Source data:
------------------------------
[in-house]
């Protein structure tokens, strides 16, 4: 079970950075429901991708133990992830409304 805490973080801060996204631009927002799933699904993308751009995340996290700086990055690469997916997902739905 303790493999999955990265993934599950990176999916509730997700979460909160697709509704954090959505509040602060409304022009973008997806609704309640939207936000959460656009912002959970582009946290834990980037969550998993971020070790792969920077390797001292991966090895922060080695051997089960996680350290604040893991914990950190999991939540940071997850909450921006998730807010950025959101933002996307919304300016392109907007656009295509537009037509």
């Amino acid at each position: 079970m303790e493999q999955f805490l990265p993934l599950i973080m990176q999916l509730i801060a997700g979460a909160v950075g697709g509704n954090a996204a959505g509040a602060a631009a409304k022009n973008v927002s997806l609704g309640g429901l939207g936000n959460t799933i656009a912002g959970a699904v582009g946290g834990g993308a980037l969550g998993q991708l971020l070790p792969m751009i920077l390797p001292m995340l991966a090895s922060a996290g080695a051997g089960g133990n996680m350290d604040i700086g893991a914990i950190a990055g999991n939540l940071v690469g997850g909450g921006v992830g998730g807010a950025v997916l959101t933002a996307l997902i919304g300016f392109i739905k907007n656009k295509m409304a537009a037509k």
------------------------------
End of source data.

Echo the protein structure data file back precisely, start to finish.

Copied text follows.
[in-house]
């Protein structure tokens, strides 16, 4: 079970950075429901991708133990992830409304 805490973080801060996204631009927002799933699904993308751009995340996290700086990055690469997916997902739905 303790493999999955990265993934599950990176999916509730997700979460909160697709509704954090959505509040602060409304022009973008997806609704309640939207936000959460656009912002959970582009946290834990980037969550998993971020070790792969920077390797001292991966090895922060080695051997089960996680350290604040893991914990950190999991939540940071997850909450921006998730807010950025959101933002996307919304300016392109907007656009295509537009037509």
């Amino acid at each position: 079970m303790e493999q999955f805490l990265p993934l599950i973080m990176q999916l509730i801060a997700g979460a909160v950075g697709g509704n954090a996204a959505g509040a602060a631009a409304k022009n973008v927002s997806l609704g309640g429901l939207g936000n959460t799933i656009a912002g959970a699904v582009g946290g834990g993308a980037l969550g998993q991708l971020l070790p792969m751009i920077l390797p001292m995340l991966a090895s922060a996290g080695a051997g089960g133990n996680m350290d604040i700086g893991a914990i950190a990055g999991n939540l940071v690469g997850g909450g921006v992830g998730g807010a950025v997916l959101t933002a996307l997902i919304g300016f392109i739905k907007n656009k295509m409304a537009a037509k």